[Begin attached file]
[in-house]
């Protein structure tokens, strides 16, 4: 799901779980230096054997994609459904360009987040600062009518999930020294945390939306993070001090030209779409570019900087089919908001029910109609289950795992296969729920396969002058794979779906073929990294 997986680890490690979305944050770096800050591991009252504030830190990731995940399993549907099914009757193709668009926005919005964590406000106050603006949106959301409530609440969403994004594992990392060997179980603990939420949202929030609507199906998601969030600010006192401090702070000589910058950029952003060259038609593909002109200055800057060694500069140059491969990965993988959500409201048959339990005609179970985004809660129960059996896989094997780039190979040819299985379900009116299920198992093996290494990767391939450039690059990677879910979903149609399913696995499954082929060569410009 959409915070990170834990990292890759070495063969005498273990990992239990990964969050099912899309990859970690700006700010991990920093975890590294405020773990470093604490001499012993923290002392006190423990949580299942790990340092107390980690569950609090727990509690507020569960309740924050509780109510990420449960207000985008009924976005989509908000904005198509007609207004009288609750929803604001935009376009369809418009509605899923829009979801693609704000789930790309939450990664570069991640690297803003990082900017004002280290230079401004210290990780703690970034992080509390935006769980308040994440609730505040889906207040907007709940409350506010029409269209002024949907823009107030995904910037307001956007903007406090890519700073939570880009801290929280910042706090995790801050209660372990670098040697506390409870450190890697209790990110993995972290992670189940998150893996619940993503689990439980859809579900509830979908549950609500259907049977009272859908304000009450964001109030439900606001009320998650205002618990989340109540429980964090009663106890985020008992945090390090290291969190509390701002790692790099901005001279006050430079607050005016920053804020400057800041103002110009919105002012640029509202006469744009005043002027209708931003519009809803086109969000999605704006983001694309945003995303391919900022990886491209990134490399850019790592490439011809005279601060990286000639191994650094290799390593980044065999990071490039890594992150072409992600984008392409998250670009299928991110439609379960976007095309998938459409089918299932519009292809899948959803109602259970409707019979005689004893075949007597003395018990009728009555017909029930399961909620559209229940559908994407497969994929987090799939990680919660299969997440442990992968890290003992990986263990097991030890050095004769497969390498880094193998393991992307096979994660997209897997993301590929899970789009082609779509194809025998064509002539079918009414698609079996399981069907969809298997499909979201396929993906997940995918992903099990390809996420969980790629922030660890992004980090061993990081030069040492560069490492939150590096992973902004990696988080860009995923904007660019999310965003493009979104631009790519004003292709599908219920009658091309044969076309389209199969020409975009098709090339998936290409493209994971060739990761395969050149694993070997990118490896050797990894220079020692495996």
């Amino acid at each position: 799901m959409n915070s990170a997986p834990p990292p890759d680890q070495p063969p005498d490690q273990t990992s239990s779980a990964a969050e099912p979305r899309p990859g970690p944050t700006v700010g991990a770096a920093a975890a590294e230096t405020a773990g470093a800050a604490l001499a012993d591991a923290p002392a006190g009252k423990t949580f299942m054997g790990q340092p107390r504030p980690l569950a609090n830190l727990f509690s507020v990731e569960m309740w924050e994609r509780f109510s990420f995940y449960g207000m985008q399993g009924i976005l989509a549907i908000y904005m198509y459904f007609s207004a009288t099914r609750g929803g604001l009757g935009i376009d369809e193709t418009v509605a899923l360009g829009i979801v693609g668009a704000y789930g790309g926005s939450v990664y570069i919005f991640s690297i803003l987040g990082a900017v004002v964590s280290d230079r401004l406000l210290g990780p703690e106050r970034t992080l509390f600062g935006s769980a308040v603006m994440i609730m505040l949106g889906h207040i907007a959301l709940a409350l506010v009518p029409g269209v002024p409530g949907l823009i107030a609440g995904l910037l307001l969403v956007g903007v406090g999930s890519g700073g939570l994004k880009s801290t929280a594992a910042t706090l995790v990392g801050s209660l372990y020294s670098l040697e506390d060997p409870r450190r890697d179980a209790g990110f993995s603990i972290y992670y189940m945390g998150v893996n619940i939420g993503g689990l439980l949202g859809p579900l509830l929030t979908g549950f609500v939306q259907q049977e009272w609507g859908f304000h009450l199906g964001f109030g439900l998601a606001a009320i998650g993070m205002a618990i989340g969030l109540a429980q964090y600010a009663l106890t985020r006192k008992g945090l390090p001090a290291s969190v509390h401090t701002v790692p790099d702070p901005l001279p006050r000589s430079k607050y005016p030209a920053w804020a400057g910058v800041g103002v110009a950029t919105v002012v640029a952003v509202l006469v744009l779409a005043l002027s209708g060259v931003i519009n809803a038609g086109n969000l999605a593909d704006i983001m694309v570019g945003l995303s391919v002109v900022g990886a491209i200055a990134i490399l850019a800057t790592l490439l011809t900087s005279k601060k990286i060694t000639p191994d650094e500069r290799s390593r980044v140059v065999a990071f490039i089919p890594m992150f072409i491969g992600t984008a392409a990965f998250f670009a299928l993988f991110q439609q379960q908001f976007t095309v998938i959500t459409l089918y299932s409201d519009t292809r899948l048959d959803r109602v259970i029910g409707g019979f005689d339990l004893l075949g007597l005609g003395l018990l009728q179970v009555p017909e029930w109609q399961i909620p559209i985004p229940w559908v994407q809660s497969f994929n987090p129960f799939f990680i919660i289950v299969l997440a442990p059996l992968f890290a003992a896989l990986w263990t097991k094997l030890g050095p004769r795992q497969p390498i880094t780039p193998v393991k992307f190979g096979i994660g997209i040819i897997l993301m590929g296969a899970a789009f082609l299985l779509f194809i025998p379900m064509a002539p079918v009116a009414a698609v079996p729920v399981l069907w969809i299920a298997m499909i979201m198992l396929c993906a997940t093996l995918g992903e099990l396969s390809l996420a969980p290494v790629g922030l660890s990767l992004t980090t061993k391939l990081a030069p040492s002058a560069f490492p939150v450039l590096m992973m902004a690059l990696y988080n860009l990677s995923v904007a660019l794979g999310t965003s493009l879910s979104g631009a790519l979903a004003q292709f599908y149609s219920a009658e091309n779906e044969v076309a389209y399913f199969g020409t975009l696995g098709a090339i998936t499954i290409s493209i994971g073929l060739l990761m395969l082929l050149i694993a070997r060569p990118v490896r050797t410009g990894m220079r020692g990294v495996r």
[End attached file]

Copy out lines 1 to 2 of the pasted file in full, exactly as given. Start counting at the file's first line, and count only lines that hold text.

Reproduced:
[in-house]
């Protein structure tokens, strides 16, 4: 799901779980230096054997994609459904360009987040600062009518999930020294945390939306993070001090030209779409570019900087089919908001029910109609289950795992296969729920396969002058794979779906073929990294 997986680890490690979305944050770096800050591991009252504030830190990731995940399993549907099914009757193709668009926005919005964590406000106050603006949106959301409530609440969403994004594992990392060997179980603990939420949202929030609507199906998601969030600010006192401090702070000589910058950029952003060259038609593909002109200055800057060694500069140059491969990965993988959500409201048959339990005609179970985004809660129960059996896989094997780039190979040819299985379900009116299920198992093996290494990767391939450039690059990677879910979903149609399913696995499954082929060569410009 959409915070990170834990990292890759070495063969005498273990990992239990990964969050099912899309990859970690700006700010991990920093975890590294405020773990470093604490001499012993923290002392006190423990949580299942790990340092107390980690569950609090727990509690507020569960309740924050509780109510990420449960207000985008009924976005989509908000904005198509007609207004009288609750929803604001935009376009369809418009509605899923829009979801693609704000789930790309939450990664570069991640690297803003990082900017004002280290230079401004210290990780703690970034992080509390935006769980308040994440609730505040889906207040907007709940409350506010029409269209002024949907823009107030995904910037307001956007903007406090890519700073939570880009801290929280910042706090995790801050209660372990670098040697506390409870450190890697209790990110993995972290992670189940998150893996619940993503689990439980859809579900509830979908549950609500259907049977009272859908304000009450964001109030439900606001009320998650205002618990989340109540429980964090009663106890985020008992945090390090290291969190509390701002790692790099901005001279006050430079607050005016920053804020400057800041103002110009919105002012640029509202006469744009005043002027209708931003519009809803086109969000999605704006983001694309945003995303391919900022990886491209990134490399850019790592490439011809005279601060990286000639191994650094290799390593980044065999990071490039890594992150072409992600984008392409998250670009299928991110439609379960976007095309998938459409089918299932519009292809899948959803109602259970409707019979005689004893075949007597003395018990009728009555017909029930399961909620559209229940559908994407497969994929987090799939990680919660299969997440442990992968890290003992990986263990097991030890050095004769497969390498880094193998393991992307096979994660997209897997993301590929899970789009082609779509194809025998064509002539079918009414698609079996399981069907969809298997499909979201396929993906997940995918992903099990390809996420969980790629922030660890992004980090061993990081030069040492560069490492939150590096992973902004990696988080860009995923904007660019999310965003493009979104631009790519004003292709599908219920009658091309044969076309389209199969020409975009098709090339998936290409493209994971060739990761395969050149694993070997990118490896050797990894220079020692495996």